This is part one in a series of blog posts from the IMS K-12 team focusing on interoperability and its advantages for educators and instruction in K-12 education, especially during the current pandemic. This post is cross-posted on the IMS Global Learning Impact Blog.
A quick glance at any recent edtech news shows that the unexpected pivot to digital learning is a challenge for most K-12 schools and districts. In fact, it has been such a challenge that Steve Buettner, Director of Media and Technology at Edina Public Schools in Minnesota, suggests that we shouldn’t call it “digital learning.” Rather, it should be called “remote or emergency learning” to distinguish these reactionary practices from true digital learning. Yet some districts like Edina are making the transition from face-to-face to remote digital learning more easily than others. One key to their successful pivot? The interoperability of their digital tools and resources.
In a nutshell, interoperability is the driving force that allows you to improve opportunities that enhance teaching and learning with your digital ecosystem. Technically speaking, it’s the ability of your learning apps and tools to connect and exchange useful and meaningful data. But for teachers in K-12, interoperability can be a game-changer, dramatically reducing time on tasks and increasing student and class engagement and management. Interoperability provides students, parents, and administrators with a consistently positive experience using technology resources.
The Design of a Digital Learning Ecosystem
Edina Public Schools is one of the many school districts strategically designing ecosystems of digital platforms, content, and tools to support effective classroom instruction and enable a variety of modern learning experiences and models such as virtual learning, blended learning, and distance learning. All of these instructional models usually involve digital learning. Although districts select different educational technology resources, a core feature of an effective digital learning ecosystem is that it’s interoperable. IMS open standards are the preferred way to achieve this interoperability for instructional purposes. We connected with several K-12 leaders engaged in the work of edtech interoperability to see how the changes from the emergency COVID-19 pandemic response are affecting their districts and revealing about the future of their digital ecosystems to better assist their teachers and students, parents and guardians.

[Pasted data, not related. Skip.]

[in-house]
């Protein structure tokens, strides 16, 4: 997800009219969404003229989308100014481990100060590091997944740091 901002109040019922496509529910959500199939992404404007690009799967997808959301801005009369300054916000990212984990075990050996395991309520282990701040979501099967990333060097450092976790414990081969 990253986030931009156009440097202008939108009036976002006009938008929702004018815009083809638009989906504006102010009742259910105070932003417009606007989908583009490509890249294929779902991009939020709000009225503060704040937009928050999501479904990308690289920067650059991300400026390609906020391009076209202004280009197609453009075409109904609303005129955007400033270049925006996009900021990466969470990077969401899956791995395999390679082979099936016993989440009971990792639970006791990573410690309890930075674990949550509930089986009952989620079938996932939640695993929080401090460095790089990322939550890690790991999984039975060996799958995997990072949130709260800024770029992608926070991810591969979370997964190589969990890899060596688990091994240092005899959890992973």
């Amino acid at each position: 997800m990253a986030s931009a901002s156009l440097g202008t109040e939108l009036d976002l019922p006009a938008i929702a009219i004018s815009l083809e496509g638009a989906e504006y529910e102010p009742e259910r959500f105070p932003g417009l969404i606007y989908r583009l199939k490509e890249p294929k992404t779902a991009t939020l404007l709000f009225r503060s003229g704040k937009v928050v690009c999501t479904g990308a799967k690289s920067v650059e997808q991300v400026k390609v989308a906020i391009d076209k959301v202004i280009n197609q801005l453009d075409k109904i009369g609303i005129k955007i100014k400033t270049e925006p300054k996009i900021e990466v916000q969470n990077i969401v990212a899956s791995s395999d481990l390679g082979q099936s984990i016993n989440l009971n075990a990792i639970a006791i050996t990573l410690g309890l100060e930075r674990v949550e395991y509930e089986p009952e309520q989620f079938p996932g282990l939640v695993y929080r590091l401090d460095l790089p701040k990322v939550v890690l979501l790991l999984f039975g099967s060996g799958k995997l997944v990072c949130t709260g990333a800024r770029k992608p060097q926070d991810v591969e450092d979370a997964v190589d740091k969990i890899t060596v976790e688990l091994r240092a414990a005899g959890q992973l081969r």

Most of the digital ecosystems designed by these districts are comprised of some configuration of the following core platforms to assist teachers in facilitating digital learning:
- Single Sign-On (SSO) Platform or Portal
- Learning Management System (LMS)
- Student Assessment Tool or System
- Student Information System (SIS)
- Learning Object Repository (LOR) of Digital Resources
- Productivity Suite(s)
Typically, the various core systems above, as well as other applications, are often accessed via a portal or platform that supports single sign-on (SSO). The learning management system (LMS) is usually the core of a district’s digital ecosystem with integration points to their student information system (SIS), a learning object repository (LOR) of digital resources, and a student assessment system. Similarly, the data, content, and assessments pass back and forth seamlessly through integration with the LMS as the usual delivery system. Interoperability among all of the above systems eliminates the need for learners to log in separately on external systems to complete learning activities, engage with digital resources, and complete assignments and assessments. This seamless interoperability also keeps teachers from having to enter grades or other information into multiple platforms and provides greater insight into useful data regarding student performance.
To understand in greater detail how districts provide such interoperable teaching and learning experiences, we had in-depth conversations with Hall County Schools in Georgia, the Metropolitan School District of Wayne Township in Indiana, Edina Public Schools in Minnesota, and Broward County Schools in Florida. We asked them about specific components and implementation of their digital ecosystems. We also touched base with several other districts, to find out what they’re doing at this time. Over the next few weeks, we will continue sharing their strategies, experiences, and future plans to inform and guide you in the design and implementation of ecosystems to effectively support digital learning. We hope you will find this information useful and actionable as you adapt your technology and instruction to today’s new normal!
In the next post, we will explore the value of a learning management system for pivoting to remote instruction.